With multivariate methods, you have to do things differently when you have wide (many thousands of columns) data.
The Achilles heel for the traditional approaches for wide data is that they start with a covariance matrix, which grows with the square of the number of columns. Genomics research, for example, tends to have wide data:
- In one genomics study, there are 10,787 gene expression columns, though there are only 230 rows. That covariance matrix has more than 58 million elements and takes 465MB of memory.
- Another study we work with has 49,041 genes on 249 individuals, which results in a covariance matrix that uses 9.6GB of memory.
- Yet another study has 1,824,184 gene columns, yielding a covariance matrix of 13.3TB. Computers just don’t have that much memory – in fact, they don’t have that much disk space.
Even if you have the memory for these wide problems, it would take a very long time to calculate the covariance matrix, on the order of n*p2, where n is the number of rows, and p is the number of columns. Furthermore, it gets even worse when you have to invert the covariance matrix, which would cost on the order of p3. In addition, the covariance matrix is very singular, since there are far fewer rows than columns in the data.
So you would think that multivariate methods are impractical or impossible for these situations. Fortunately, there is another way, one that makes wide problems not only practical, but reasonably fast while yielding the same answers that you would get with a huge covariance matrix.
The number of effective dimensions in the multivariate space is on the order of the number of rows, since that is far smaller than the number of columns. All the variation in that wide matrix can be represented by the principal components, those associated with positive variance, i.e., non-zero eigenvalues. There is another way to get the principal components using the singular value decomposition of the (standardized) data. Now that you are in principal component space, the dimension of these principal components is small; in fact, all the calculations simplify because the covariance matrix of principal components is diagonal, which is trivial to invert.
For example, let’s look at that genomics data set with 1,824,184 columns across 249 rows. I was able to do the principal components of that data using JMP 12 on my 6-core Mac Pro in only 94 minutes. Doing it the other way would clearly have been impossible.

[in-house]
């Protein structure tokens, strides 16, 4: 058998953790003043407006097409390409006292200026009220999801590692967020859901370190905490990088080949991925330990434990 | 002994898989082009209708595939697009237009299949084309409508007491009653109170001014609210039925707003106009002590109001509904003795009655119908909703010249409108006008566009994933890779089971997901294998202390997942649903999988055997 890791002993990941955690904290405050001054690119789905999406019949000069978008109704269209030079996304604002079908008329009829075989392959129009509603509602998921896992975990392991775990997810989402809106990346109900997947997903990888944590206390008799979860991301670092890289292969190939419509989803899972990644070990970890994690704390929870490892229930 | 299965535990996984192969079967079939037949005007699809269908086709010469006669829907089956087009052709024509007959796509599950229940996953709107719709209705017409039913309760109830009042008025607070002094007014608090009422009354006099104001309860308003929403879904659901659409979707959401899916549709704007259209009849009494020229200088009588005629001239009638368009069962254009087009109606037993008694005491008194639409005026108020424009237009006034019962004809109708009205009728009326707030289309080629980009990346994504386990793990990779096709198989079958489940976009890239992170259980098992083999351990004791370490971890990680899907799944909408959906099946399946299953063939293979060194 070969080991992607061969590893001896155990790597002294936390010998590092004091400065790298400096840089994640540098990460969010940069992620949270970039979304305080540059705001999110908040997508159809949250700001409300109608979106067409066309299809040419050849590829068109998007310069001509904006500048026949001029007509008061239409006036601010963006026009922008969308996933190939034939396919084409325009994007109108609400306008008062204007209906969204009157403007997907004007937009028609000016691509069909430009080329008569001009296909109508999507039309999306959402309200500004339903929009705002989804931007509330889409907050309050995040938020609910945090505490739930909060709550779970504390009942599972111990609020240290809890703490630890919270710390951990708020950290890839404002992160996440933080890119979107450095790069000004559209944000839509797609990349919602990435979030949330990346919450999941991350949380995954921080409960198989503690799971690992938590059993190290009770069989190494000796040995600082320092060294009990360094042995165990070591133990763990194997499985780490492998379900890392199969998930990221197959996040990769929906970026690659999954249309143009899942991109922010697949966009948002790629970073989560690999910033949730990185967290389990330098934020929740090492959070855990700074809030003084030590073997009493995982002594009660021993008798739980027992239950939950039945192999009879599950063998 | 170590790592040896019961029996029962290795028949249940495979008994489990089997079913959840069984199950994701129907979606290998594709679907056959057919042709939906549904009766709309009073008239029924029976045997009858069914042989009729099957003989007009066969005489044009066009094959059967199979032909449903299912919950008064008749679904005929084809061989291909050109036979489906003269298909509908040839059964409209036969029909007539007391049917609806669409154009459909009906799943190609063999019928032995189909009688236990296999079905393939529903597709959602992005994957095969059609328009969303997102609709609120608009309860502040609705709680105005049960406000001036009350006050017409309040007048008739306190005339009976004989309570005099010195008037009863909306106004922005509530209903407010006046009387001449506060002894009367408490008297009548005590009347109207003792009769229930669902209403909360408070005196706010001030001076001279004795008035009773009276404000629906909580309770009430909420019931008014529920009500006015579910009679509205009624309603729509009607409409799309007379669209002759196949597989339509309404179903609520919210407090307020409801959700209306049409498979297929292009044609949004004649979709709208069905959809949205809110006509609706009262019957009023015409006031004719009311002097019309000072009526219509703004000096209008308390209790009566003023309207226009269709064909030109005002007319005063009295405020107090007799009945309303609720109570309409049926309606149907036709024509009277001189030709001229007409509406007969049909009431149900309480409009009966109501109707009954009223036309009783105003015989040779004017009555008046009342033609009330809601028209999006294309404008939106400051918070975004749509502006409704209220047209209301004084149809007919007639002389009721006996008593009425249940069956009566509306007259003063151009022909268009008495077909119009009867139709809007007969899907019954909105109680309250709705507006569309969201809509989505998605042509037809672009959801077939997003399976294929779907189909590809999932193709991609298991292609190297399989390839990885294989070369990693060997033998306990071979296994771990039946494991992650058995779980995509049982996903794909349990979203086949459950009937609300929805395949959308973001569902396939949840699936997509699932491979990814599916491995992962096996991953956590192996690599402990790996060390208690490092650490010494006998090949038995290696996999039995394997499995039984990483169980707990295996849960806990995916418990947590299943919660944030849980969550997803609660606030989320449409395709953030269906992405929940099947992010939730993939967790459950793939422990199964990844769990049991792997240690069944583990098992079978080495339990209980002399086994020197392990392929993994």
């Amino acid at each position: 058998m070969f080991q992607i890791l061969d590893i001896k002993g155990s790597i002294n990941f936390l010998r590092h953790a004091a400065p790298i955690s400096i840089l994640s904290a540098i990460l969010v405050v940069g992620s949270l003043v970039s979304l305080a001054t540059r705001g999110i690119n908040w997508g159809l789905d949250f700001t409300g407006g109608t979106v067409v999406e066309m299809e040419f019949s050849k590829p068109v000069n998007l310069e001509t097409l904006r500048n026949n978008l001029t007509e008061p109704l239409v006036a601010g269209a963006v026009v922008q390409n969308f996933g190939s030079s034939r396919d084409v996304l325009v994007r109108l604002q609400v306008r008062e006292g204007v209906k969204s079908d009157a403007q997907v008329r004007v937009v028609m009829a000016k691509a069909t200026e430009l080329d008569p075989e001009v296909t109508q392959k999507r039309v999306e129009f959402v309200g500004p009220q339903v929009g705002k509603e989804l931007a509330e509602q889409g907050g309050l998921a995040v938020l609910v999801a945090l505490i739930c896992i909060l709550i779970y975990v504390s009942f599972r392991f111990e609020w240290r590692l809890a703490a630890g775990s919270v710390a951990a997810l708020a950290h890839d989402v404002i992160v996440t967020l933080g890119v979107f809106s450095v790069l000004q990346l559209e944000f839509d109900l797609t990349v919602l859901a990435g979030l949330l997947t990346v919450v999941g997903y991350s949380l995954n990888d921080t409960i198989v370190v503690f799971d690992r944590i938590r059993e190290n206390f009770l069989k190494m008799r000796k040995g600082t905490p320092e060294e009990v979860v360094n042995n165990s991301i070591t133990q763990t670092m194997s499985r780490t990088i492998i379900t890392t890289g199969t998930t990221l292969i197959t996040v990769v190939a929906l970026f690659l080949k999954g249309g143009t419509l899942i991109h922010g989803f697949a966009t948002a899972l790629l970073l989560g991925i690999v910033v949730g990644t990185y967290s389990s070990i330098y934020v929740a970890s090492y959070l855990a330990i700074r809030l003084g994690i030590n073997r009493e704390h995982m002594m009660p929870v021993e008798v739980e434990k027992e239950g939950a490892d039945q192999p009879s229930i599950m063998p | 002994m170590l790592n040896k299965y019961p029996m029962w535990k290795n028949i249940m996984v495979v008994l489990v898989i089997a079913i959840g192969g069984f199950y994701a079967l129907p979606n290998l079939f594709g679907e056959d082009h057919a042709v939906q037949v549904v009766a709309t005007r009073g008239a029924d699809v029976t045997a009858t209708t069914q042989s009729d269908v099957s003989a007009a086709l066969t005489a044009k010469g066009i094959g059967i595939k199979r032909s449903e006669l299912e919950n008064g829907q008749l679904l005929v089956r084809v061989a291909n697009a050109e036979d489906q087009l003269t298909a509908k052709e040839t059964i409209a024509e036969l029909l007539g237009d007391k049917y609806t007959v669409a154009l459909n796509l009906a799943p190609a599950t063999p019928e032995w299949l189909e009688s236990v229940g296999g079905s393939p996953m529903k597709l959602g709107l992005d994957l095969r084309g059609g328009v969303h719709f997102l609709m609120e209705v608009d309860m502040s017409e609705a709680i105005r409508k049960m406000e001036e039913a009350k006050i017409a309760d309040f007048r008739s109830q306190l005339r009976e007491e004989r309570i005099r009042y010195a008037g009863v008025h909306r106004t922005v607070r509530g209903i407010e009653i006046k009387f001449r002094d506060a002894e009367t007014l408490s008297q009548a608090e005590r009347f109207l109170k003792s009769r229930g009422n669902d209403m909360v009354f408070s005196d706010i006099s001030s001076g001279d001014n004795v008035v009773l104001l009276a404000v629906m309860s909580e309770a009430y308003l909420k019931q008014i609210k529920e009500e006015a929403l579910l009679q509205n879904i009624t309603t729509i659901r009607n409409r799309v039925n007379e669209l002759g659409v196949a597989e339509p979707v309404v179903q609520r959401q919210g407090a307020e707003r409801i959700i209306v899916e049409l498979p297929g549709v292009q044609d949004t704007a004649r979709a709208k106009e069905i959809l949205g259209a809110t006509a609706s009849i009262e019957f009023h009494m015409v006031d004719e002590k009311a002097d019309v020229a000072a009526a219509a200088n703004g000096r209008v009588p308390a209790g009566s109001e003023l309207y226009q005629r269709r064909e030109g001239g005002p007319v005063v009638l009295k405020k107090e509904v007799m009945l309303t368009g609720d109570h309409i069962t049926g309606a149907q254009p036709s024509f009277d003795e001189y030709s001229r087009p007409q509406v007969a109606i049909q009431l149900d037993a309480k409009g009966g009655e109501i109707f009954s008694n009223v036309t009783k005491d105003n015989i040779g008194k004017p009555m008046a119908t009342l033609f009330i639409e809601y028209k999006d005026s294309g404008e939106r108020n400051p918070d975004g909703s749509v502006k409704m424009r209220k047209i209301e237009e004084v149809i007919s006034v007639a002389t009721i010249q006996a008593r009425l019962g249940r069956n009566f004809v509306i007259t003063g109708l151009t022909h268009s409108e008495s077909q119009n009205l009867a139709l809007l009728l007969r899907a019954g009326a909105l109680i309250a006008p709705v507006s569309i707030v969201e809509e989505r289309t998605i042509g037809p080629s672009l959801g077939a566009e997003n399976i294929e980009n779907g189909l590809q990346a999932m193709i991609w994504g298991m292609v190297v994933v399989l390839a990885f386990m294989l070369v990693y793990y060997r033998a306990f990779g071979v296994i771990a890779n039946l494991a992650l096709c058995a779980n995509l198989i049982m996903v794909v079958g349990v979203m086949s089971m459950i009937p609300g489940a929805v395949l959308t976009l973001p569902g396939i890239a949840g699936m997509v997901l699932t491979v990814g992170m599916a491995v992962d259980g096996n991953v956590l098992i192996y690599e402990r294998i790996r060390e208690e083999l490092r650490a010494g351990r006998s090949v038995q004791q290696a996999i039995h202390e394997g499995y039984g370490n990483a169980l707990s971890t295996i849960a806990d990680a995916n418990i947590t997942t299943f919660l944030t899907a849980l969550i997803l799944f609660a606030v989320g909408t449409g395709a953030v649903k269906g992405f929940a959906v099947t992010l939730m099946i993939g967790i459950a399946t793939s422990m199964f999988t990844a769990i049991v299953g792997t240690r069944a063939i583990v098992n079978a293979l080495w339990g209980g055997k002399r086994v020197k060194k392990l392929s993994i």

With discriminant analysis, the main task is to calculate the distance from each point to the (multivariate) mean of each group. However, that distance is not the simple Euclidean distance, but a multivariate form of the distance, one called the Mahalanobis distance, which uses the inverse covariance matrix.
But think about the standardized data – the principal components are the same data, but rotated through various angles. The difference is that the original data may have 10,000 columns, but the principal components only have a few hundred, in the wide data case. So if we want to measure distances between points or between a point and a multivariate mean (centroid), then we can do it in far fewer dimensions. Not only that, but the principal coordinates are uncorrelated, which means that the matrix in the middle of the Mahalanobis distance calculations is diagonal, so the distance is just a sum of squares of individual coordinate distances.
We take the principal components of the mean-centered data by group. Then we add back the mean to this new reduced-dimension data. The transformed mean is just the principal components transformation of the original group means.
There is a set of breast cancer genome expression data that is a benchmark used by the Microarray Quality Consortium with 230 rows and 10,787 gene expressions. A discriminant analysis using the wide linear method takes only 5.6 seconds (on Mac Pro) and produces a cross-validation misclassification rate of only 13.7% on the hardest-to-classify category, ER_status. This misclassification rate is close to the best achieved for this problem, given that the other methods are expensive.
Note: This is part of a Big Statistics series of blog posts by John Sall. Read all of his Big Statistics posts.